Review: Serena

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The charms of Serena's lead performers are worthy of note, but if we don't care about the characters they're portraying, we won't care when they start smashing into each other. And I just didn't care.

It's 1929. Lumber baron George Pemberton (Bradley Cooper) and his new bride Serena (Jennifer Lawrence) arrive in the Smokey Mountains of North Carolina to start their empire. George learns he fathered an illegitimate son with Rachel (Ana Ularu), a former employee, which causes friction with the intelligent, formidable Serena.

To call this a melodrama would be an insult to the genre. This is an italicized drama with a capital D, an exclamation mark, and a music cue. It's a Drama! (Dun dun duh!)

The film was shot prior to Cooper and Lawrence's first on-screen pairing in Silver Linings Playbook, and has collected dust on a studio's shelf until now. What changes were made to the film between the director's initial cut and the theatrical cut, I do not know. Perhaps none. But Serena feels somehow incomplete. The opening ten minutes feel rushed, as if those tasteful fades to black were employed to conceal scar-like edits.

Both George and Serena reveal themselves to be ruthless and nasty individuals, willing to commit murder in order to maintain their empire. There's nothing wrong with an unlikable protagonist. I'm reminded of P.T. Anderson's There Will Be Blood, a film that handled similar themes in a much more effective way. I just don't care about George Pemberton, or Serena, whose motivations are as selfish as his. Yet, I did care about Blood's Daniel Plainview; that vicious, cruel and greedy old bastard.

Adapted from the bestseller by Ron Rash, the novel's themes peek through the cracks of the film. It's subversively amusing to find ourselves following a protagonist who yearns to clear-cut entire forests, instead of the environmental conservationists trying to save the trees. Gender roles are also reversed and subverted, but then cast aside as the 3rd act devolves into a melodramatic genre dullness.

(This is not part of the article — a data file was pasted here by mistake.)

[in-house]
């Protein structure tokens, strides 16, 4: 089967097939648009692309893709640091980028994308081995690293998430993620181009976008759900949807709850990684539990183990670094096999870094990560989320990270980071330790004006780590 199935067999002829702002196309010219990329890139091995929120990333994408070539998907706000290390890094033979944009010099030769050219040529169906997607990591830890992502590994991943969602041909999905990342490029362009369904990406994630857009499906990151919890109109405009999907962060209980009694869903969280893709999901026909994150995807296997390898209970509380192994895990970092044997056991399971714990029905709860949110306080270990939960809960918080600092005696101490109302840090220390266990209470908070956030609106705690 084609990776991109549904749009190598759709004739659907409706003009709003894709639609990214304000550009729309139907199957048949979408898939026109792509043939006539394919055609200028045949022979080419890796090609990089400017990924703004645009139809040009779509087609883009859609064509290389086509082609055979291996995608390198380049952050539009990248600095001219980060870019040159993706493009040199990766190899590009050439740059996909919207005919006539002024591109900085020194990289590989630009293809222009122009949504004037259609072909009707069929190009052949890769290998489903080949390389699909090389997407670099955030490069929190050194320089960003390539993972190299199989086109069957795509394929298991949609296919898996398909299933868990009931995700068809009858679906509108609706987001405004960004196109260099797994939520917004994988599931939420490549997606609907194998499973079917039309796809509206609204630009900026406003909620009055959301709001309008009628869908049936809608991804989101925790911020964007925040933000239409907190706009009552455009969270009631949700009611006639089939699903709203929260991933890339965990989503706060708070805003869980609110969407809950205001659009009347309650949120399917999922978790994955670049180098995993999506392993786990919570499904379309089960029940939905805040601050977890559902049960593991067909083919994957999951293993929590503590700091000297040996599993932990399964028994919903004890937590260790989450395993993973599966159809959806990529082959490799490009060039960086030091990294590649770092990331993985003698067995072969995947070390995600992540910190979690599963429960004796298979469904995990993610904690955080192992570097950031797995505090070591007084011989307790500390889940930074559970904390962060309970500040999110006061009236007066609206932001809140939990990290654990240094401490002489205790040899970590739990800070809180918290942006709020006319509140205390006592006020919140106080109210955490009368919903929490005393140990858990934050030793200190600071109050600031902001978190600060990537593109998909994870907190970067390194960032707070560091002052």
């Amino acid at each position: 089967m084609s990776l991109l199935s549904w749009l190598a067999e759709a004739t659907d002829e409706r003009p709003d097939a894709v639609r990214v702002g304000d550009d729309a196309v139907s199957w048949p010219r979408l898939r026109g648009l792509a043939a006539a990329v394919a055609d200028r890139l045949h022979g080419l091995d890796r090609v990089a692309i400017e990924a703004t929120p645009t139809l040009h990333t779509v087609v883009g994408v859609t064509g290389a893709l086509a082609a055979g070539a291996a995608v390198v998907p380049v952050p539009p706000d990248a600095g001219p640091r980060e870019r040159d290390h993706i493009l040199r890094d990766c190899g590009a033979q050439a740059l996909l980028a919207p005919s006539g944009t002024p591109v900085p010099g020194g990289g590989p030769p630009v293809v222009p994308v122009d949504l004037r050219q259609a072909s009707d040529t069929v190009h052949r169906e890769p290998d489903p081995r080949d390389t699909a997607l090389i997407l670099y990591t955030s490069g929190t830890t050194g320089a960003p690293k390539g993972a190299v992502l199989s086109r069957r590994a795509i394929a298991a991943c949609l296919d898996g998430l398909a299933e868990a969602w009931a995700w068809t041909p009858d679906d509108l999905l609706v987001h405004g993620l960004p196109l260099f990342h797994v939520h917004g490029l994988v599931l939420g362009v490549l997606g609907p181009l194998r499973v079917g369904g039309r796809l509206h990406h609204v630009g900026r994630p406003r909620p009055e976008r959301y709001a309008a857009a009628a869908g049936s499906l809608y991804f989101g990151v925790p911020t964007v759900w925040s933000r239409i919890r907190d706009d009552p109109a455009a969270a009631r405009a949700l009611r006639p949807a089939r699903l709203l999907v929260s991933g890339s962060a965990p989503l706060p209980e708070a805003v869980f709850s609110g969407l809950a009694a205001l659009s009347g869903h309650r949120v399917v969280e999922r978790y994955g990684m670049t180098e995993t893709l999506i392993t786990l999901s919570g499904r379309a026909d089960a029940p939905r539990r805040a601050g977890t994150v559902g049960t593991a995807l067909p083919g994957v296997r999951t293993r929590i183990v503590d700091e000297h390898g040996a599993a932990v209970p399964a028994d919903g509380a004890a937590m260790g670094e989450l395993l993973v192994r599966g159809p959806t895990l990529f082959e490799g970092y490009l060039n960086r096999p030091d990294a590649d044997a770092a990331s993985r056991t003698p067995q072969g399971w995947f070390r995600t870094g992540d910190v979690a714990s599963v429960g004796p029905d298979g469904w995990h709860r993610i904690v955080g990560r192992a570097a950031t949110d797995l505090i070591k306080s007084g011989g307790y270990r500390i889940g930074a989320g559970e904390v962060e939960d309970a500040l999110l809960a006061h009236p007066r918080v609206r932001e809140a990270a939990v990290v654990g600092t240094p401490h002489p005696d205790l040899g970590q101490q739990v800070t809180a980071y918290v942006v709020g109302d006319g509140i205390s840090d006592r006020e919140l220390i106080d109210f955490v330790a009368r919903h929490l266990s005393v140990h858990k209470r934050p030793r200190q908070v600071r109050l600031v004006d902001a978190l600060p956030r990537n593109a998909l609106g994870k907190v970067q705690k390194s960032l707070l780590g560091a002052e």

Lawrence has undeniable moments of quiet vulnerability, notably as she waves goodbye to her husband, tears in her eyes and mud on her hands. But in the context of the film, these moments are too infrequent.

George's heavy-handed man versus nature denouement is meant to be haunting, but instead comes across almost laughable. Even the least attentive film goer will roll their eyes at the obviousness of the film's message. It's the type of message usually delivered by a person dressed all in hemp clothing and peppered with the word: "Bruh."

The supporting cast, such as Toby Jones (The Mist), Rhys Ifans (Human Nature), and Sean Harris (24 Hour Party People) deserve credit for their subtle and understated performances. They somehow overcome the screenplay's stilted dialogue and improbable narrative developments. In fact, Harris achieves more with his gaze cast sadly at the ground than Cooper can pull off with nearly two hours of screen time.

Serena regards its characters from a distance. We know little of George's past. Serena's back story (so macabre and over the top, it brought to mind a scene from Game of Thrones) seems to simultaneously explain everything and nothing.

Director Susanne Bier (the Oscar-winning In a Better World) is an immensely talented filmmaker. Her subjects: Cooper, Lawrence and the Smokey Mountains themselves are lush and pretty, but ultimately fleeting. They are misused in a muted and lackadaisical fashion. Even the most photogenic subject in the world is rendered lifeless if you fail to creatively employ it. At the end of the day, the film is a beautifully-photographed mess.

This is a story about frigid and wounded people, whom we never really get to know. We can feel the heartbeat of an engaging and moving story within certain moments, but ultimately, Serena flat-lines. Admittedly, it must be tricky to turn a great book into an equally great movie. What works best in a novel and what works best in a film rarely overlap.

Follow Tony on Twitter: @TheTonyHinds

Tags: Serena, Jennifer Lawrence, Bradley Cooper, Susanne Bier, Toby Jones, Rhys Ifans, Sean Harris, Ana Ularu

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Tony Hinds is a Canadian writer who studied film at the University of Winnipeg. In addition to, Tony has reviewed films for Step On Magazine and The Uniter. You can find Tony on Twitter.

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